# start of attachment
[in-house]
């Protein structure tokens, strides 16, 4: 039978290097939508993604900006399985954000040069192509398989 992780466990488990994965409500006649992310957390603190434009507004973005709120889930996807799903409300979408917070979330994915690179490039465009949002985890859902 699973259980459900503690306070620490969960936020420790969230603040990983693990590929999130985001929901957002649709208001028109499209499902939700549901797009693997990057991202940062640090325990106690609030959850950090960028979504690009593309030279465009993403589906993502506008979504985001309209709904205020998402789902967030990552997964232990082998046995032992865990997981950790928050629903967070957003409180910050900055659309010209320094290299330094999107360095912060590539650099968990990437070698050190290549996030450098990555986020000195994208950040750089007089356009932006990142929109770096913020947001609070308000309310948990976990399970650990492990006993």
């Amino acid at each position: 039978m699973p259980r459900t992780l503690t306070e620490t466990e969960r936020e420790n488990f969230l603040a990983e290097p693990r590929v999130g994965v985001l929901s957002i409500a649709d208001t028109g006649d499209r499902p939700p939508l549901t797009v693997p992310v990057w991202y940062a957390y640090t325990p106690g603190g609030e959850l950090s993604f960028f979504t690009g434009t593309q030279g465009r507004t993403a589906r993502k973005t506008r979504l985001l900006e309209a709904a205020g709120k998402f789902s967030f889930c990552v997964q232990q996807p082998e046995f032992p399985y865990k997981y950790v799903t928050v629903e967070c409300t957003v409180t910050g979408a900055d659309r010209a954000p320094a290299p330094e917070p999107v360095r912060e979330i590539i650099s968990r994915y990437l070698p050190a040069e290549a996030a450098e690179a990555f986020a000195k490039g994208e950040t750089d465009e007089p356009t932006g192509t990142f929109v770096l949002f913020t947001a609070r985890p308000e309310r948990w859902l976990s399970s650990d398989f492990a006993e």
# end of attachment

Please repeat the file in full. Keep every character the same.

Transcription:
[in-house]
């Protein structure tokens, strides 16, 4: 039978290097939508993604900006399985954000040069192509398989 992780466990488990994965409500006649992310957390603190434009507004973005709120889930996807799903409300979408917070979330994915690179490039465009949002985890859902 699973259980459900503690306070620490969960936020420790969230603040990983693990590929999130985001929901957002649709208001028109499209499902939700549901797009693997990057991202940062640090325990106690609030959850950090960028979504690009593309030279465009993403589906993502506008979504985001309209709904205020998402789902967030990552997964232990082998046995032992865990997981950790928050629903967070957003409180910050900055659309010209320094290299330094999107360095912060590539650099968990990437070698050190290549996030450098990555986020000195994208950040750089007089356009932006990142929109770096913020947001609070308000309310948990976990399970650990492990006993």
């Amino acid at each position: 039978m699973p259980r459900t992780l503690t306070e620490t466990e969960r936020e420790n488990f969230l603040a990983e290097p693990r590929v999130g994965v985001l929901s957002i409500a649709d208001t028109g006649d499209r499902p939700p939508l549901t797009v693997p992310v990057w991202y940062a957390y640090t325990p106690g603190g609030e959850l950090s993604f960028f979504t690009g434009t593309q030279g465009r507004t993403a589906r993502k973005t506008r979504l985001l900006e309209a709904a205020g709120k998402f789902s967030f889930c990552v997964q232990q996807p082998e046995f032992p399985y865990k997981y950790v799903t928050v629903e967070c409300t957003v409180t910050g979408a900055d659309r010209a954000p320094a290299p330094e917070p999107v360095r912060e979330i590539i650099s968990r994915y990437l070698p050190a040069e290549a996030a450098e690179a990555f986020a000195k490039g994208e950040t750089d465009e007089p356009t932006g192509t990142f929109v770096l949002f913020t947001a609070r985890p308000e309310r948990w859902l976990s399970s650990d398989f492990a006993e």